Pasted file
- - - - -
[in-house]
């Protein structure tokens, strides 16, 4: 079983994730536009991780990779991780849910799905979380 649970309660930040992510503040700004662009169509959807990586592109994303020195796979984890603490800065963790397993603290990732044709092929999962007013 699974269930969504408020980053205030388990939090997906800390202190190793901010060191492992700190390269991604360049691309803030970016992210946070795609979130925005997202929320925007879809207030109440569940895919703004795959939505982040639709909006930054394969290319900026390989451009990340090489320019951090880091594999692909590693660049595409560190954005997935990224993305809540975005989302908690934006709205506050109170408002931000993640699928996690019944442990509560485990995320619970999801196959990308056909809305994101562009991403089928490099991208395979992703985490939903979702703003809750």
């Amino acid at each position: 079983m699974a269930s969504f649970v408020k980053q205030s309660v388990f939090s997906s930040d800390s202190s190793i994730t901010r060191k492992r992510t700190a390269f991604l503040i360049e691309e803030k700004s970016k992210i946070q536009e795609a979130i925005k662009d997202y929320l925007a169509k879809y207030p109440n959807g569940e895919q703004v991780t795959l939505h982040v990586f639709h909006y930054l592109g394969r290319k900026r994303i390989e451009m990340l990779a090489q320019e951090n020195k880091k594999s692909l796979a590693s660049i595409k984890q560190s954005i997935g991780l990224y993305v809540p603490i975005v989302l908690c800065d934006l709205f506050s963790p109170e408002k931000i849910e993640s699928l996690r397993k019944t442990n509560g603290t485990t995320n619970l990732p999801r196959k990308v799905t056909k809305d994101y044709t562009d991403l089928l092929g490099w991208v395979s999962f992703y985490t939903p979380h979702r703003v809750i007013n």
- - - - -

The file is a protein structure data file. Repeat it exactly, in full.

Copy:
[in-house]
């Protein structure tokens, strides 16, 4: 079983994730536009991780990779991780849910799905979380 649970309660930040992510503040700004662009169509959807990586592109994303020195796979984890603490800065963790397993603290990732044709092929999962007013 699974269930969504408020980053205030388990939090997906800390202190190793901010060191492992700190390269991604360049691309803030970016992210946070795609979130925005997202929320925007879809207030109440569940895919703004795959939505982040639709909006930054394969290319900026390989451009990340090489320019951090880091594999692909590693660049595409560190954005997935990224993305809540975005989302908690934006709205506050109170408002931000993640699928996690019944442990509560485990995320619970999801196959990308056909809305994101562009991403089928490099991208395979992703985490939903979702703003809750």
């Amino acid at each position: 079983m699974a269930s969504f649970v408020k980053q205030s309660v388990f939090s997906s930040d800390s202190s190793i994730t901010r060191k492992r992510t700190a390269f991604l503040i360049e691309e803030k700004s970016k992210i946070q536009e795609a979130i925005k662009d997202y929320l925007a169509k879809y207030p109440n959807g569940e895919q703004v991780t795959l939505h982040v990586f639709h909006y930054l592109g394969r290319k900026r994303i390989e451009m990340l990779a090489q320019e951090n020195k880091k594999s692909l796979a590693s660049i595409k984890q560190s954005i997935g991780l990224y993305v809540p603490i975005v989302l908690c800065d934006l709205f506050s963790p109170e408002k931000i849910e993640s699928l996690r397993k019944t442990n509560g603290t485990t995320n619970l990732p999801r196959k990308v799905t056909k809305d994101y044709t562009d991403l089928l092929g490099w991208v395979s999962f992703y985490t939903p979380h979702r703003v809750i007013n």